Recently, I was asked to stream the Portal games. Of course, they were games I was interested in, but never had the pleasure of playing. Ok, that’s a lie. I was terrified that I would rage harder than I ever have at a game. I have always loved puzzles but there is a level of frustration that comes with them that can send me through the roof and fast.
However, I almost never say no to streaming requests and I almost never say no to Vanri’s streaming requests. Also, I had the honor of interviewing Ellen McClain so I should play her game. Right?
You awake in a cell with a robot talking to you. Not the oddest start to a video game that I’ve played but I’m down, let’s do this. Your character, Chell, is tasked by GLaDOS, to go through a series of tests. At the end of these tests you will be given cake. The tests start out simple enough. Go here, do this, place that here, make it to the exit. Wonderful. Then you receive the portal gun. You shoot it at one location, shoot it at another and create a portal. It’s hard to explain but what you are doing is creating a direct connection between two points, no matter the distance between them.
The whole point is to complete the tests set before you by GLaDOS. It will require finding ways to open the exit, usually by placing a companion cube on a button that will open the door. Usually. You will have to do so by creating portals, unlocking, opening, redirecting and a LOT of jumping. No two puzzles are the same. The rooms are vastly different but with a sense that you’ve been here before, since they all look the same. Each puzzle growing harder, more death rays to avoid, disgusting water not to drop into and making yourself a little motion sick once you figure out how to gain momentum.
These tests continue as GLaDOS taunts you, belittles you and throws everything except the kitchen sink at you (not for lack of trying). I, surprisingly, moved through the game with relative ease. Getting stuck once or twice, frustrated once or twice. Nothing too terrible. You do face some enemies, turrets, and obstacles that will kill you. I did have to restart a few levels a few times.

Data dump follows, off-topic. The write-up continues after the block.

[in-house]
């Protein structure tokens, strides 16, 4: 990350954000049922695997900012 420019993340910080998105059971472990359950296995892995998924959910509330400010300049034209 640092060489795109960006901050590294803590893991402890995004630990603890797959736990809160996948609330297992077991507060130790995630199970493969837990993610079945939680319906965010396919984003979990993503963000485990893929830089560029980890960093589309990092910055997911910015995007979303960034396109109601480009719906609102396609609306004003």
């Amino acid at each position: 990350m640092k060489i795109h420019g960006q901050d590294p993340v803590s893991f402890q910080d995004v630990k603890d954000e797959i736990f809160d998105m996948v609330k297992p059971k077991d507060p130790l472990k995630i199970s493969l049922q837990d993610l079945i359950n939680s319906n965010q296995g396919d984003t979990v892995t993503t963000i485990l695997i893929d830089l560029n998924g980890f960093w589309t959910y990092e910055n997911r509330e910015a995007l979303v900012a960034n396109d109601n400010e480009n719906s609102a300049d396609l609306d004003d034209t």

I found the game oddly relaxing, fun and challenging. I looked forward to streaming it and not giving up. I came out with a sense of accomplishment and a renewed respect for actors everywhere. Ellen is a WONDERFUL person and GLaDOS was a TERRIBLE, if not hilarious, robot. Only amazing actors will make you love them and hate their characters.
All in all, it is a wonderful game with a great story line and interesting puzzles that will make you think. The twists and secrets throughout the game keep you guessing.
(Pro tip: Listen to the ending credits song.)
This is a MUST PLAY Game!
This time you awake in a cozy looking hotel room. A smaller robot rushes in and disaster immediately strikes. I was tickled to hear the voice of Steven Merchant (and JK Simmons much later in the game) as the environment was literally coming down around me.
This sequel is a much bigger game with a much bigger story line. You go through so many twists and turns that it’s hard to keep up. Your gun doesn’t change but you get new things to play with, like paint! I’m also terrified of falling and, my Goddess, did this game love showing me that I could fall to my death OFTEN.
Now… let’s talk about frustration. Every ounce of it that I thought I would feel with the first game, I felt it tenfold in Portal 2. I got frustrated often, found myself having to look up several answers online and even scared people in my chat. Oh yeah, that happened. They ran.
The game is harder by far, longer for sure, and left me with more questions.
It is also ripe with hilarity, insults and opportunities to curse. So many opportunities.
There is a LOT to this game that is hard to talk about without giving away major plot points. It is wonderful in that it isn’t what you expected or thought it would be. The story takes turns and actually plays with your emotions a bit. You leave the game unsure of what just happened and wondering, what’s next? I doubt that question will ever be answered but how my brain plays with the possibilities.
This is a SHOULD PLAY game if you don’t get frustrated easily or don’t mind scaring your neighbors.
One thought on “Review: Portal & Portal 2”
portal 2 ftw